These should also be part of your grooming routine, and this can be a great time to strengthen that bond between you and your furry friend. While you’re at it, feel for any lumps and check their skin for injuries or infections that can be hidden by fur.
Make sure you bathe your pup once every three months or so, sooner if they decide to dive into a muddy ditch or roll in something unspeakable! Washing your dog too frequently will dry out their skin.
Only use dog shampoo and conditioner as these will clean and moisturize the coat and skin without stripping away natural oils. Never use human shampoos or conditioners as they usually have higher pH value and chemicals that may harm your dog’s skin.
To help you out, you could use a professional dog groomer.
Aside from this all being part of responsible dog ownership, it makes for a happier pup! And the more relaxed and comfortable your dog is, the less likely that barking will be a problem.
How Do I Get My Cocker Spaniel To Stop Barking?
The first thing to say is that you should never stop a dog from barking completely. Dogs bark for a reason; it’s their way of communicating with us, and it’s entirely natural.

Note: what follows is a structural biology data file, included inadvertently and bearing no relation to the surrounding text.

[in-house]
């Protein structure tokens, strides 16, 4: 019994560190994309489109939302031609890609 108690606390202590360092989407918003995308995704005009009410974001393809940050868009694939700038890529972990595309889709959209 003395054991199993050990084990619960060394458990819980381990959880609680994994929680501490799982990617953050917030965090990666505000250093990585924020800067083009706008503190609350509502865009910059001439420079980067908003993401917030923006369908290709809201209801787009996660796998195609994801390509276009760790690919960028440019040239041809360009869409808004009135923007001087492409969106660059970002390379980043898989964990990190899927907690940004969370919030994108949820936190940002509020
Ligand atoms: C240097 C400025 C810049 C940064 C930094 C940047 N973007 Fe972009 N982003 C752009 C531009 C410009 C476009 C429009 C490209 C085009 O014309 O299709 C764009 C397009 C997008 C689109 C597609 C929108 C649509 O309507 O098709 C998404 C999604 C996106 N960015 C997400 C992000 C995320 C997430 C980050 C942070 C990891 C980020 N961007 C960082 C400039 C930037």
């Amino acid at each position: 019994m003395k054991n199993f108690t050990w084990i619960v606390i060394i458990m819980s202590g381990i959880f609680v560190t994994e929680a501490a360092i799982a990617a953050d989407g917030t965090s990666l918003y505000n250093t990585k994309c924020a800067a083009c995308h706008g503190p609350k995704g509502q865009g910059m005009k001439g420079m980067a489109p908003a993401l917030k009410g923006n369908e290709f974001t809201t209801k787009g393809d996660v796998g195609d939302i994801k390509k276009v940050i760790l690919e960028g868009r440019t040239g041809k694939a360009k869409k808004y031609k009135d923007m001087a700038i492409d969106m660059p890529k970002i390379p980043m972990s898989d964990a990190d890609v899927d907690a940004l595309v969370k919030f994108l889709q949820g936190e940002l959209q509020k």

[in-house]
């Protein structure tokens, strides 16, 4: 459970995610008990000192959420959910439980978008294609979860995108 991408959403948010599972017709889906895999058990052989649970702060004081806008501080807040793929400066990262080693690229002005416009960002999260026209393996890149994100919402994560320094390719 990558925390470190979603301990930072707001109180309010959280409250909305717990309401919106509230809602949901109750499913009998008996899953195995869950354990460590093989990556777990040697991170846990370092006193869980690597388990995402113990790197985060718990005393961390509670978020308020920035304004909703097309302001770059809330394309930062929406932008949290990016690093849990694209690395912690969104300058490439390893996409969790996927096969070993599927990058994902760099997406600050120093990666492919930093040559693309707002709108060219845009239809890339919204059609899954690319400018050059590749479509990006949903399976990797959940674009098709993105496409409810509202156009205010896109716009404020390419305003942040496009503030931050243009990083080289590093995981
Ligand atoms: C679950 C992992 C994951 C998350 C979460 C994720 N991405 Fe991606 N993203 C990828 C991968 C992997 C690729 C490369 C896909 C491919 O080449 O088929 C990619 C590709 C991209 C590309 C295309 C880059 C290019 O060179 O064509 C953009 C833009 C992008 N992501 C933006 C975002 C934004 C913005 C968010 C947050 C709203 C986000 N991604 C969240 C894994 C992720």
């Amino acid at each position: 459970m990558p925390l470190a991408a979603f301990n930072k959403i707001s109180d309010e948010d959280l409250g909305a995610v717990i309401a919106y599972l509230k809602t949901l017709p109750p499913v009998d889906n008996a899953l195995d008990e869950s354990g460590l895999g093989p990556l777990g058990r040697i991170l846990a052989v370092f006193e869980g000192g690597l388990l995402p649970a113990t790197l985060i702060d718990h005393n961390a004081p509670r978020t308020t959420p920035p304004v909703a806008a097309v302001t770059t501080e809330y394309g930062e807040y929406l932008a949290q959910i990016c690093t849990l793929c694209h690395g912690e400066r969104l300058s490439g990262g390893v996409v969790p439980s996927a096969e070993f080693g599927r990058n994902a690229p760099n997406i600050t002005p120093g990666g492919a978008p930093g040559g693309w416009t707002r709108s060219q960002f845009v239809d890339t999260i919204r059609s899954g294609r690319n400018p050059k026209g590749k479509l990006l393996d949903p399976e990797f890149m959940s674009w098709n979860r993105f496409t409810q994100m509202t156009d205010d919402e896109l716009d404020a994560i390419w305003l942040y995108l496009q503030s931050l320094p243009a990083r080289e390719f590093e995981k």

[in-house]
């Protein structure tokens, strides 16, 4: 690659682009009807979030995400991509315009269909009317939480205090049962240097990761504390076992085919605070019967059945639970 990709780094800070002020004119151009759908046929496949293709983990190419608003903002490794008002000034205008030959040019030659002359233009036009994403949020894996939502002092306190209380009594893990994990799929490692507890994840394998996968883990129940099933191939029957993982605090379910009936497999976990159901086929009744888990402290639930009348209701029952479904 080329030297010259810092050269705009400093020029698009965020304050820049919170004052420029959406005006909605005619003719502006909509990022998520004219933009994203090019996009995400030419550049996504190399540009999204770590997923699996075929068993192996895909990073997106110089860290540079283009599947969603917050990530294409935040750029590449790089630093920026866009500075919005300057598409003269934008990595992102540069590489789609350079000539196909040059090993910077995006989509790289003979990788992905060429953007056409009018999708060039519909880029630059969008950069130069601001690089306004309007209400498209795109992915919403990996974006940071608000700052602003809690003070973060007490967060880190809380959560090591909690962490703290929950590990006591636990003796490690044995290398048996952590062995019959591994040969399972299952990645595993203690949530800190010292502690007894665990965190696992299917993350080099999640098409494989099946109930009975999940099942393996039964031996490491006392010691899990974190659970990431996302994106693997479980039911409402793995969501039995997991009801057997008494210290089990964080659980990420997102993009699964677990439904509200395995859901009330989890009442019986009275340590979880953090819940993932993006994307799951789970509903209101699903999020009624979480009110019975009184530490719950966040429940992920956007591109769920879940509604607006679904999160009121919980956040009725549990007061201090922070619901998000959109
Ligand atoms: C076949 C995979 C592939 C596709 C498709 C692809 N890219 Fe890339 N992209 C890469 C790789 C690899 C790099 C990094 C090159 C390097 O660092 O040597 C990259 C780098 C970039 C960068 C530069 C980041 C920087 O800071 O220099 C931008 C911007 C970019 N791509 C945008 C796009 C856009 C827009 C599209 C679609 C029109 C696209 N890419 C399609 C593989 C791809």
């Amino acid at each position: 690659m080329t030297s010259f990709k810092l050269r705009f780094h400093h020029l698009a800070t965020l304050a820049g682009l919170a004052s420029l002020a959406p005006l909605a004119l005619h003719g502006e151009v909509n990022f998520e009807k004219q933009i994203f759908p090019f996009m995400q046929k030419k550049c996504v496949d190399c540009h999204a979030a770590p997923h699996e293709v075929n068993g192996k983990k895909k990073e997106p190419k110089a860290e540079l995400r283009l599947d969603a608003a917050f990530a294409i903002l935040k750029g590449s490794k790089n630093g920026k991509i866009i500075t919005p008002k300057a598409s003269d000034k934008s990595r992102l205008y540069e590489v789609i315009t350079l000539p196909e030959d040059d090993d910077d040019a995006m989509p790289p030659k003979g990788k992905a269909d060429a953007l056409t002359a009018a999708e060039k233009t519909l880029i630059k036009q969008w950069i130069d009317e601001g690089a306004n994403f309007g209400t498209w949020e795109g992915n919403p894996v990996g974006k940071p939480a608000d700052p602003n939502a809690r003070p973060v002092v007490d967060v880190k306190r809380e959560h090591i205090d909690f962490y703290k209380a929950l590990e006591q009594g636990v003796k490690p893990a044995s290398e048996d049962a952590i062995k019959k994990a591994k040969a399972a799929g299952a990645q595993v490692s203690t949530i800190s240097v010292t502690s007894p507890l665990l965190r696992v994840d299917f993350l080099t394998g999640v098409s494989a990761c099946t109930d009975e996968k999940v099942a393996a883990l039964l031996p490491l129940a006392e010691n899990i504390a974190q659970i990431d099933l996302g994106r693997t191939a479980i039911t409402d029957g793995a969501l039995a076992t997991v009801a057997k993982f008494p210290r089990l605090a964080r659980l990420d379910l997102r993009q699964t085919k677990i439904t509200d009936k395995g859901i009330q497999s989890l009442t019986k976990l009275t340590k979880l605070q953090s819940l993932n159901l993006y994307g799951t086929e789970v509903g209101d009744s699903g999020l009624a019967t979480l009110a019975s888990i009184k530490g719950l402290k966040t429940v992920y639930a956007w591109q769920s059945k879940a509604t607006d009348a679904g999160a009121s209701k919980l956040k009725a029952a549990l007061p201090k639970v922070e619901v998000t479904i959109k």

This leads us to a controversial topic: debarking.
The medical term for this is ventriculocordectomy, otherwise known as devocalization or surgical silencing. Whatever you like to call it, this is a cruel and unnecessary practice that most vets won’t even consider, even if it is still legal in their state.
The AKC supports debarking, claiming that the decision should be left to individual dog owners and vets. However, debarking has been banned in many countries and several American states for animal welfare reasons.
The process involves removing tissue from the dog’s vocal folds. Although the dog can usually still bark following surgery, the volume and pitch are reduced.
Aside from the risks associated with general anesthesia, there are several other concerns, including post-op pain and discomfort, risk of infection, bleeding, breathing difficulties, and aspiration pneumonia.